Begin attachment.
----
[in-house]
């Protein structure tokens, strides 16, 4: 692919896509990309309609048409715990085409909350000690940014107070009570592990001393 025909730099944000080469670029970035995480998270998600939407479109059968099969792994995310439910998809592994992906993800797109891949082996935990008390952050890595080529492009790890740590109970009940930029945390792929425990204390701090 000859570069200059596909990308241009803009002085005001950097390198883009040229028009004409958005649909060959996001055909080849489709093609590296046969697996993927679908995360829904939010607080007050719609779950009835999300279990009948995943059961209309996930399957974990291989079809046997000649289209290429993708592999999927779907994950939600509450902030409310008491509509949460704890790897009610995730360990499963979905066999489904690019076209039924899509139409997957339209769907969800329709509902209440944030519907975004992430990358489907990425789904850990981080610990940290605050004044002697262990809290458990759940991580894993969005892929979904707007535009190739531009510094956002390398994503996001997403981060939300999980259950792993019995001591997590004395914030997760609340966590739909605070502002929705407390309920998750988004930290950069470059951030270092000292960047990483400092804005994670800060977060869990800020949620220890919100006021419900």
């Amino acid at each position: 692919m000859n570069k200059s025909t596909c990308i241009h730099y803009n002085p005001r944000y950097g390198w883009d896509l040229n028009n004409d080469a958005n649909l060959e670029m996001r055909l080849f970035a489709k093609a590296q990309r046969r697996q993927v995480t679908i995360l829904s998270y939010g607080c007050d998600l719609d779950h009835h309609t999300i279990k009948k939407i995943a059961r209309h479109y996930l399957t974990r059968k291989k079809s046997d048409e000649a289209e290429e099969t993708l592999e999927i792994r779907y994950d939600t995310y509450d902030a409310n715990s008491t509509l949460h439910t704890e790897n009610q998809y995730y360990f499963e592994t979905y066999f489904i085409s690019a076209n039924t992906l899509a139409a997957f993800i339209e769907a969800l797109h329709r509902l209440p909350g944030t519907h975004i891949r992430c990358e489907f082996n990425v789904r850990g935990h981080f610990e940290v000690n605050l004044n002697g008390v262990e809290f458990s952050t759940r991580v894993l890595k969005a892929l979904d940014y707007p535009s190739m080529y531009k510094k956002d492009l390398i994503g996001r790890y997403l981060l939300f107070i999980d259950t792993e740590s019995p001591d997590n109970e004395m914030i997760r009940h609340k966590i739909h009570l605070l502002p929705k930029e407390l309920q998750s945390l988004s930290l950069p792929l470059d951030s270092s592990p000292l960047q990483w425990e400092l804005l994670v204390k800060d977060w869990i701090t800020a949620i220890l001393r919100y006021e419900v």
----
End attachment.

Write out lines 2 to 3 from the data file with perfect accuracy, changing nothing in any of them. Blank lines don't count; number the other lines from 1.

């Protein structure tokens, strides 16, 4: 692919896509990309309609048409715990085409909350000690940014107070009570592990001393 025909730099944000080469670029970035995480998270998600939407479109059968099969792994995310439910998809592994992906993800797109891949082996935990008390952050890595080529492009790890740590109970009940930029945390792929425990204390701090 000859570069200059596909990308241009803009002085005001950097390198883009040229028009004409958005649909060959996001055909080849489709093609590296046969697996993927679908995360829904939010607080007050719609779950009835999300279990009948995943059961209309996930399957974990291989079809046997000649289209290429993708592999999927779907994950939600509450902030409310008491509509949460704890790897009610995730360990499963979905066999489904690019076209039924899509139409997957339209769907969800329709509902209440944030519907975004992430990358489907990425789904850990981080610990940290605050004044002697262990809290458990759940991580894993969005892929979904707007535009190739531009510094956002390398994503996001997403981060939300999980259950792993019995001591997590004395914030997760609340966590739909605070502002929705407390309920998750988004930290950069470059951030270092000292960047990483400092804005994670800060977060869990800020949620220890919100006021419900």
């Amino acid at each position: 692919m000859n570069k200059s025909t596909c990308i241009h730099y803009n002085p005001r944000y950097g390198w883009d896509l040229n028009n004409d080469a958005n649909l060959e670029m996001r055909l080849f970035a489709k093609a590296q990309r046969r697996q993927v995480t679908i995360l829904s998270y939010g607080c007050d998600l719609d779950h009835h309609t999300i279990k009948k939407i995943a059961r209309h479109y996930l399957t974990r059968k291989k079809s046997d048409e000649a289209e290429e099969t993708l592999e999927i792994r779907y994950d939600t995310y509450d902030a409310n715990s008491t509509l949460h439910t704890e790897n009610q998809y995730y360990f499963e592994t979905y066999f489904i085409s690019a076209n039924t992906l899509a139409a997957f993800i339209e769907a969800l797109h329709r509902l209440p909350g944030t519907h975004i891949r992430c990358e489907f082996n990425v789904r850990g935990h981080f610990e940290v000690n605050l004044n002697g008390v262990e809290f458990s952050t759940r991580v894993l890595k969005a892929l979904d940014y707007p535009s190739m080529y531009k510094k956002d492009l390398i994503g996001r790890y997403l981060l939300f107070i999980d259950t792993e740590s019995p001591d997590n109970e004395m914030i997760r009940h609340k966590i739909h009570l605070l502002p929705k930029e407390l309920q998750s945390l988004s930290l950069p792929l470059d951030s270092s592990p000292l960047q990483w425990e400092l804005l994670v204390k800060d977060w869990i701090t800020a949620i220890l001393r919100y006021e419900v």